In its latest review, CLSA said it does not share the market’s optimism toward Hong Kong Exchanges and Clearing Ltd. (00388.HK), describing the recent rally of the local bourse operator’s shares as “flying on vapor”.
The brokerage said the stock’s surges in April were “driven by velocity spikes and have never been sustained in the past”.
At these lofty levels, CLSA said it cannot “justify any call other than SELL”.
Unless investors believe in the “bigger fool theory” — there will always be another investor willing to assume the current forthy levels of trading volume will last — they better stay away, it said.
The debate can go on forever if HKEx is flying on powerful and sustainable fuel.
But a review of what happened in 2007, the last time when the market went crazy over the stock, does prove CLSA has a point.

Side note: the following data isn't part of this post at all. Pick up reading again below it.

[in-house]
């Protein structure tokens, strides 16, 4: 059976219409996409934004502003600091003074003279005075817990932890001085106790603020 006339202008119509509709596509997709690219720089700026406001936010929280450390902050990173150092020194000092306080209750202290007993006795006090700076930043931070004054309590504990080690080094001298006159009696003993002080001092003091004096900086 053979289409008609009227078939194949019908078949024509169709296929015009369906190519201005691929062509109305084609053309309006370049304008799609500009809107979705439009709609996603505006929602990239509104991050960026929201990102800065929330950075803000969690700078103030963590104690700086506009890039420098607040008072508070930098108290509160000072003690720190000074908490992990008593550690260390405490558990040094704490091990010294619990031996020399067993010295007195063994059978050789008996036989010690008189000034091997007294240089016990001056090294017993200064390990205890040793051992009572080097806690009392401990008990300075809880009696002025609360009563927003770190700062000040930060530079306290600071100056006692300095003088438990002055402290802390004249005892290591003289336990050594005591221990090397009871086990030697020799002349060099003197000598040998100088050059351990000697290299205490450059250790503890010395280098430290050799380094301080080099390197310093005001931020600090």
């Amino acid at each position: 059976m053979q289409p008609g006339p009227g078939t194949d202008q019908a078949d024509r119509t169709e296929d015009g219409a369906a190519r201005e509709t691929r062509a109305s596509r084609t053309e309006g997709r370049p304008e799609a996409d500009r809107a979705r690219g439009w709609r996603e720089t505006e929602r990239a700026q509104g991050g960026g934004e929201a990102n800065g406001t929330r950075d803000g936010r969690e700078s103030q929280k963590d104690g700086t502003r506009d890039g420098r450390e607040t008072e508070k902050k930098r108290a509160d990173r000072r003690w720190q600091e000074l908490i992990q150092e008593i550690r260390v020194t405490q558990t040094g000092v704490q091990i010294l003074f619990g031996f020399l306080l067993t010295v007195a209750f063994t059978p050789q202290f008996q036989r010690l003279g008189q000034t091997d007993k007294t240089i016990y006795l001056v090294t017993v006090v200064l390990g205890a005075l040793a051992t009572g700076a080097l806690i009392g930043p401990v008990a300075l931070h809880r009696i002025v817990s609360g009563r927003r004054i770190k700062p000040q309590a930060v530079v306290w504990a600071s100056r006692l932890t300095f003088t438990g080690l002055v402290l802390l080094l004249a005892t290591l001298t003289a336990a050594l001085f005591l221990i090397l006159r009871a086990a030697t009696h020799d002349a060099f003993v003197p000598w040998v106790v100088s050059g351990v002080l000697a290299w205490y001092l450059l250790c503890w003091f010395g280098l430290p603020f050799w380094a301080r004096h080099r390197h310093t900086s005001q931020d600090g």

In its 2007 annual report, HKEx highlighted a record daily turnover in excess of HK$210 billion in October of that year.
But, as it turned out, the party didn’t last. In the ensuing seven years, the daily turnover dwindled to an average of less than HK$70 billion.
The current market boom followed the launch of the Shanghai-Hong Kong Stock Connect last November, and underpinned by the continued capital inflows into the territory and mainland policies aimed at bolstering the slowing economy.
While these are good reasons to remain bullish, a dosage of cautiousness is still warranted based on historical experience.
In a bold call, CLSA set its target price for the stock at HK$155 in 12 months, 44 percent lower than the current level.
That may sound too bearish, but there is indeed room for investors to scale back their optimism following the counter’s 56 percent jump in April.
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